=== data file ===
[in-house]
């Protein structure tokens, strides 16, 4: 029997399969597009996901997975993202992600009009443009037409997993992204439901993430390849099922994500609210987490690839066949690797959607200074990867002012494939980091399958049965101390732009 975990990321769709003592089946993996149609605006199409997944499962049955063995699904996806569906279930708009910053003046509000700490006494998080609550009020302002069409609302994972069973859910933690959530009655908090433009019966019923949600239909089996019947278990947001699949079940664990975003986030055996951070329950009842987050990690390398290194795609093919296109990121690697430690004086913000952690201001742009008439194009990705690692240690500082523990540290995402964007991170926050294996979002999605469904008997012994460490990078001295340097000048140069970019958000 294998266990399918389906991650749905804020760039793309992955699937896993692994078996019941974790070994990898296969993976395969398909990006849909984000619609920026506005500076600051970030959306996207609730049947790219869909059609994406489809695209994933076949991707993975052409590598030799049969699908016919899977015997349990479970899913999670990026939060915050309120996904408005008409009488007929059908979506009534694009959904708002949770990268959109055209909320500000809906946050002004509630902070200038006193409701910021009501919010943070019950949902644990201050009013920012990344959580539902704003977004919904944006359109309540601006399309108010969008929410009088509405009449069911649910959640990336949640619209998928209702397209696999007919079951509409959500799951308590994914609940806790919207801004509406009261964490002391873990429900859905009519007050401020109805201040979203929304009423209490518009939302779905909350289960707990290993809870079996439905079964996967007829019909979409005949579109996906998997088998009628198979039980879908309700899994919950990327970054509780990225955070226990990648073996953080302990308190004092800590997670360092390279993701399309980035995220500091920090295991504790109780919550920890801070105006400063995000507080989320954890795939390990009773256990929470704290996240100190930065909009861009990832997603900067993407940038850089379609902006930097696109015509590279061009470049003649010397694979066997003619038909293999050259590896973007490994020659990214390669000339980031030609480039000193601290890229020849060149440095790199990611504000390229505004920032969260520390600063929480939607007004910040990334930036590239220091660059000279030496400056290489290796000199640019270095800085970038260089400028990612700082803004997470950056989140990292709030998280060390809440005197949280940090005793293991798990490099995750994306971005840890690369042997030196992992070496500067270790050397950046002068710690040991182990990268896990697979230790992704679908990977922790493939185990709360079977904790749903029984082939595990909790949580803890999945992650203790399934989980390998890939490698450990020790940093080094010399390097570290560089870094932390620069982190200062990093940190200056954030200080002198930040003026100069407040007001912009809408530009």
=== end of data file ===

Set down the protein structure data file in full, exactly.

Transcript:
[in-house]
């Protein structure tokens, strides 16, 4: 029997399969597009996901997975993202992600009009443009037409997993992204439901993430390849099922994500609210987490690839066949690797959607200074990867002012494939980091399958049965101390732009 975990990321769709003592089946993996149609605006199409997944499962049955063995699904996806569906279930708009910053003046509000700490006494998080609550009020302002069409609302994972069973859910933690959530009655908090433009019966019923949600239909089996019947278990947001699949079940664990975003986030055996951070329950009842987050990690390398290194795609093919296109990121690697430690004086913000952690201001742009008439194009990705690692240690500082523990540290995402964007991170926050294996979002999605469904008997012994460490990078001295340097000048140069970019958000 294998266990399918389906991650749905804020760039793309992955699937896993692994078996019941974790070994990898296969993976395969398909990006849909984000619609920026506005500076600051970030959306996207609730049947790219869909059609994406489809695209994933076949991707993975052409590598030799049969699908016919899977015997349990479970899913999670990026939060915050309120996904408005008409009488007929059908979506009534694009959904708002949770990268959109055209909320500000809906946050002004509630902070200038006193409701910021009501919010943070019950949902644990201050009013920012990344959580539902704003977004919904944006359109309540601006399309108010969008929410009088509405009449069911649910959640990336949640619209998928209702397209696999007919079951509409959500799951308590994914609940806790919207801004509406009261964490002391873990429900859905009519007050401020109805201040979203929304009423209490518009939302779905909350289960707990290993809870079996439905079964996967007829019909979409005949579109996906998997088998009628198979039980879908309700899994919950990327970054509780990225955070226990990648073996953080302990308190004092800590997670360092390279993701399309980035995220500091920090295991504790109780919550920890801070105006400063995000507080989320954890795939390990009773256990929470704290996240100190930065909009861009990832997603900067993407940038850089379609902006930097696109015509590279061009470049003649010397694979066997003619038909293999050259590896973007490994020659990214390669000339980031030609480039000193601290890229020849060149440095790199990611504000390229505004920032969260520390600063929480939607007004910040990334930036590239220091660059000279030496400056290489290796000199640019270095800085970038260089400028990612700082803004997470950056989140990292709030998280060390809440005197949280940090005793293991798990490099995750994306971005840890690369042997030196992992070496500067270790050397950046002068710690040991182990990268896990697979230790992704679908990977922790493939185990709360079977904790749903029984082939595990909790949580803890999945992650203790399934989980390998890939490698450990020790940093080094010399390097570290560089870094932390620069982190200062990093940190200056954030200080002198930040003026100069407040007001912009809408530009």